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I still have a lot of brake pad material left but I want to service my brakes by cleaning it up and putting on some anti-squeal material on the shims or where ever it's needed to stop it from squealing. Before I do this I'm wondering will I trip anything if I take the brake sensor off while cleaning the brake components?
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  #51  
By Blue Streak on 07-06-2013, 04:15 PM
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Quote:
Originally Posted by Zero_09
I still have a lot of brake pad material left but I want to service my brakes by cleaning it up and putting on some anti-squeal material on the shims or where ever it's needed to stop it from squealing. Before I do this I'm wondering will I trip anything if I take the brake sensor off while cleaning the brake components?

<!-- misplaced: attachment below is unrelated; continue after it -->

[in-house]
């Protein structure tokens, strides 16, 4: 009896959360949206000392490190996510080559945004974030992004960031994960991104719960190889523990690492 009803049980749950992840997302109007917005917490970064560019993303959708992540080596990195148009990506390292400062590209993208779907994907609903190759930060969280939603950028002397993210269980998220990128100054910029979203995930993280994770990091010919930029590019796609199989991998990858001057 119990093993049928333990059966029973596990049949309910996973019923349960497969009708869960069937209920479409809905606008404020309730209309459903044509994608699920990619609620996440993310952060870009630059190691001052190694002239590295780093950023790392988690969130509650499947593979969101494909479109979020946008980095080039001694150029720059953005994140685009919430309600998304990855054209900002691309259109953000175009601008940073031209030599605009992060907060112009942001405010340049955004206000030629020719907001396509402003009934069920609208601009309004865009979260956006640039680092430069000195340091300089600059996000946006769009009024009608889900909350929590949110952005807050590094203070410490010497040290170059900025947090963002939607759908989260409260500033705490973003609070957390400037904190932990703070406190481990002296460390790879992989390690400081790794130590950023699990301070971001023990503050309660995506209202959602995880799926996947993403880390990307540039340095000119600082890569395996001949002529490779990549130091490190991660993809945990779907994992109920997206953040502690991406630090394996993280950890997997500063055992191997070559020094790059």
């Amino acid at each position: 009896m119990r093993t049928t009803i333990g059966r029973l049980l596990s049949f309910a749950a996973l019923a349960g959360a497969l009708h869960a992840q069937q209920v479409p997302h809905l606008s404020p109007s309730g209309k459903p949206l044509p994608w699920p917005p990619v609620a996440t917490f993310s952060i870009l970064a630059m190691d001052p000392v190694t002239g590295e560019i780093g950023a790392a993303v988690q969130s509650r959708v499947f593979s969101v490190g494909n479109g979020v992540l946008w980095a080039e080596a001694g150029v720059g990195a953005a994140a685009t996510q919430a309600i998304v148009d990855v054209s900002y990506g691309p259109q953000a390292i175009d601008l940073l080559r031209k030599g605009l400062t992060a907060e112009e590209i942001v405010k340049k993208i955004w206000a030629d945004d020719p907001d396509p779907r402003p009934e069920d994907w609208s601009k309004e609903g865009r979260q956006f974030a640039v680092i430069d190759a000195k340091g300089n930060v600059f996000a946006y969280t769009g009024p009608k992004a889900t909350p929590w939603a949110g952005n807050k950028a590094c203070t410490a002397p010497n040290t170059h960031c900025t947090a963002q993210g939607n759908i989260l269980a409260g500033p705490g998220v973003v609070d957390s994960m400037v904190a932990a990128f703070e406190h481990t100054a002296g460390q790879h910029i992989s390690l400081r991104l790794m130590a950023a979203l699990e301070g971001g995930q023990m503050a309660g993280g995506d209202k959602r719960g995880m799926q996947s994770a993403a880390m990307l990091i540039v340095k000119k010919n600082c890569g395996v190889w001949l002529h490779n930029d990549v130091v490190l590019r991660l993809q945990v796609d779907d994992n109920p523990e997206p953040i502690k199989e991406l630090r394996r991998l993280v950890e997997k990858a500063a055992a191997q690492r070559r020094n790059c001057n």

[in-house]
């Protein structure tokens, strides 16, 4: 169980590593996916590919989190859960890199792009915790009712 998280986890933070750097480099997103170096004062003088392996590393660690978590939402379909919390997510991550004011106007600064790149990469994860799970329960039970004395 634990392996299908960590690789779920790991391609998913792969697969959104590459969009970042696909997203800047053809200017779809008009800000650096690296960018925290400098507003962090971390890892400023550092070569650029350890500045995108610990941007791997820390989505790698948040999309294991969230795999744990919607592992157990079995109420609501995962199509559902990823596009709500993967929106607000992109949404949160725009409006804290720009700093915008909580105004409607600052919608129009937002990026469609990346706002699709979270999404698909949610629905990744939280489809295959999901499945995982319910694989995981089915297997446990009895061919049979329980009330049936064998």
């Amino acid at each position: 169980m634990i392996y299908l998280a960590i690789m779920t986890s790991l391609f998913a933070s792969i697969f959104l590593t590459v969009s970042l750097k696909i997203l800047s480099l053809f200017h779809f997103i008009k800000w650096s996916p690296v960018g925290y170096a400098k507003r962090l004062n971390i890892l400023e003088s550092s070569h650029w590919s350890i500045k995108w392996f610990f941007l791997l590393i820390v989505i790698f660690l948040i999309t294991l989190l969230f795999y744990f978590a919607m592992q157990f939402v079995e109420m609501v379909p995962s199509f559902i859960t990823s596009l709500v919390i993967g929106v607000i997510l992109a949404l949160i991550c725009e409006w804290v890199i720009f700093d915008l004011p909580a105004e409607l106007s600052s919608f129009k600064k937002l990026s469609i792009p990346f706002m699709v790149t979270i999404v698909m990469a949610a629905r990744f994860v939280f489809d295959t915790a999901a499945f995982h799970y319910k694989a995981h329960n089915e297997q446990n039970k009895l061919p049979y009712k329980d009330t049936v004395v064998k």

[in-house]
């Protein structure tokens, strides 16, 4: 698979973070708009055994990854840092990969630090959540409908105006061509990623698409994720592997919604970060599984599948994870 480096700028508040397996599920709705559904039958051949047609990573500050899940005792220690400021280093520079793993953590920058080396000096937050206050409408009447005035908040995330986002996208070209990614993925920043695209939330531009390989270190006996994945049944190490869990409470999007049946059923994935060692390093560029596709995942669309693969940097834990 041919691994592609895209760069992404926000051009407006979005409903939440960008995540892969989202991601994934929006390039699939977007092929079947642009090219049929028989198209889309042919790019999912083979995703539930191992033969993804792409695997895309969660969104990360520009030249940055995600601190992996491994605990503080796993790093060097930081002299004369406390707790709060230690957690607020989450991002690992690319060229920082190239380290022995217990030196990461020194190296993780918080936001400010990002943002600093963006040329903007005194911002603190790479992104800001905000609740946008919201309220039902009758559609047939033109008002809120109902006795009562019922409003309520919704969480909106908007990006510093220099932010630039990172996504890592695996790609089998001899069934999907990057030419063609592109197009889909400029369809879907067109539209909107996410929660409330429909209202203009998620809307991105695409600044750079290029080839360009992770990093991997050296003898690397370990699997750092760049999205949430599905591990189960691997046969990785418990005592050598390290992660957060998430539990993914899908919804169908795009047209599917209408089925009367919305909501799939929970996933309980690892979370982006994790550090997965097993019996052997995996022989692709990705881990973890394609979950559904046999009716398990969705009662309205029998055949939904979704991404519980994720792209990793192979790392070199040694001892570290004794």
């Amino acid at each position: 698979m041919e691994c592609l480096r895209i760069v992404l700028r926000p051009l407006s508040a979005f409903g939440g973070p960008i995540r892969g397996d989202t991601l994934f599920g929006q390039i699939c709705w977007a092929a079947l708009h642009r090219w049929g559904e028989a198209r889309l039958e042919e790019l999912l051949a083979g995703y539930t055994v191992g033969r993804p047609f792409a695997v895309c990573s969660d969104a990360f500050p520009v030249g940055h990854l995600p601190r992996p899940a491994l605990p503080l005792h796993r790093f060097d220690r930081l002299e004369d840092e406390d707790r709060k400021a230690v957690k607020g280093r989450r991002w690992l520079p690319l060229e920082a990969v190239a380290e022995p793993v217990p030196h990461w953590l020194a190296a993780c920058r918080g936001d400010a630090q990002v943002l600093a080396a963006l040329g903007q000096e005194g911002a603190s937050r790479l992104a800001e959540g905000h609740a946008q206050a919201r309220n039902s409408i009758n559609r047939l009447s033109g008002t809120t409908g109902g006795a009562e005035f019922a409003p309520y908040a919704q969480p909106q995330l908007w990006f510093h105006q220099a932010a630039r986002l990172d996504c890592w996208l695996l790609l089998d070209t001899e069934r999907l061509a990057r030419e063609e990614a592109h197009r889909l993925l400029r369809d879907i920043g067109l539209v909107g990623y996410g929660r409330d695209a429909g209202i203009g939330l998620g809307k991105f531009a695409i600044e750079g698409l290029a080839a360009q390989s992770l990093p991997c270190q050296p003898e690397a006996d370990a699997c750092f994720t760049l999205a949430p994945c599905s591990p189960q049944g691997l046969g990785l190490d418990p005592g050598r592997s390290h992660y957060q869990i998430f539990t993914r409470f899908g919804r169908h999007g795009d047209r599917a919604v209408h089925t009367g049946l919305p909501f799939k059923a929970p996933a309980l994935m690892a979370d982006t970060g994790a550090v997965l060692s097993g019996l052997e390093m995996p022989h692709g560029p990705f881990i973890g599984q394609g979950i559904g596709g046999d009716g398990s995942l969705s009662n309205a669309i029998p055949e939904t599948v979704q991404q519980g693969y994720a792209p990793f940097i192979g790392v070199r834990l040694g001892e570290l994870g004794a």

No, you won't trip any signals or error codes by taking the sensors off or anything. Just make sure the other hardware and brake lines are replaced to specs.
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  #52  
By Zero_09 on 07-12-2013, 04:47 PM
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Quote:
Originally Posted by Blue Streak View Post
No, you won't trip any signals or error codes by taking the sensors off or anything. Just make sure the other hardware and brake lines are replaced to specs.
alright thanks for confirming that.
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  #53  
By Sensible_ on 08-04-2013, 11:43 AM
Just for everyone's information the e90 does have 2x dedicated central jack points. One front one rear on the sub frame I believe. No point jacking anywhere else. The central points make it a doddle. Nice write up tho!

I usually apply a thin film of copper grease / anti seize to pins / disc mounting surface aswell.